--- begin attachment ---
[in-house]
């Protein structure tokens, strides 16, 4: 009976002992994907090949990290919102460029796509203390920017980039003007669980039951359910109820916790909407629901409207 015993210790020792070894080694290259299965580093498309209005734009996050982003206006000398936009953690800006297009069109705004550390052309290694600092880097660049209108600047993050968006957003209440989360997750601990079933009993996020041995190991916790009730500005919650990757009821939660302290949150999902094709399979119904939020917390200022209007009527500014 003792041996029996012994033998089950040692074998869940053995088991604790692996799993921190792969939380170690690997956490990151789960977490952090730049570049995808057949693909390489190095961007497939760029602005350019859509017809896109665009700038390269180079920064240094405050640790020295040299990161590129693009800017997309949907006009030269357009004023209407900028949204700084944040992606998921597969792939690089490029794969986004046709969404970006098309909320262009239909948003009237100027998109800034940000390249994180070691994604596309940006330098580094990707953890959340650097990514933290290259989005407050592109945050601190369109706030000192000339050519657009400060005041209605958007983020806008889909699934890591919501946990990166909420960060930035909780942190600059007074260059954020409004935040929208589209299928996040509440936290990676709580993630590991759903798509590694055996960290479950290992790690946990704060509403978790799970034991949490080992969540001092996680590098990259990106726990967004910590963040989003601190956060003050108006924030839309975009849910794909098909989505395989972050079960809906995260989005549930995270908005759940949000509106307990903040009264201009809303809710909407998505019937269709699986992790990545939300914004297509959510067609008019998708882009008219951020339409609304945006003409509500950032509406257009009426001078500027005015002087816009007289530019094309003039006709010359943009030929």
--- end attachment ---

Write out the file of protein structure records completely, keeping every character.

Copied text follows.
[in-house]
């Protein structure tokens, strides 16, 4: 009976002992994907090949990290919102460029796509203390920017980039003007669980039951359910109820916790909407629901409207 015993210790020792070894080694290259299965580093498309209005734009996050982003206006000398936009953690800006297009069109705004550390052309290694600092880097660049209108600047993050968006957003209440989360997750601990079933009993996020041995190991916790009730500005919650990757009821939660302290949150999902094709399979119904939020917390200022209007009527500014 003792041996029996012994033998089950040692074998869940053995088991604790692996799993921190792969939380170690690997956490990151789960977490952090730049570049995808057949693909390489190095961007497939760029602005350019859509017809896109665009700038390269180079920064240094405050640790020295040299990161590129693009800017997309949907006009030269357009004023209407900028949204700084944040992606998921597969792939690089490029794969986004046709969404970006098309909320262009239909948003009237100027998109800034940000390249994180070691994604596309940006330098580094990707953890959340650097990514933290290259989005407050592109945050601190369109706030000192000339050519657009400060005041209605958007983020806008889909699934890591919501946990990166909420960060930035909780942190600059007074260059954020409004935040929208589209299928996040509440936290990676709580993630590991759903798509590694055996960290479950290992790690946990704060509403978790799970034991949490080992969540001092996680590098990259990106726990967004910590963040989003601190956060003050108006924030839309975009849910794909098909989505395989972050079960809906995260989005549930995270908005759940949000509106307990903040009264201009809303809710909407998505019937269709699986992790990545939300914004297509959510067609008019998708882009008219951020339409609304945006003409509500950032509406257009009426001078500027005015002087816009007289530019094309003039006709010359943009030929």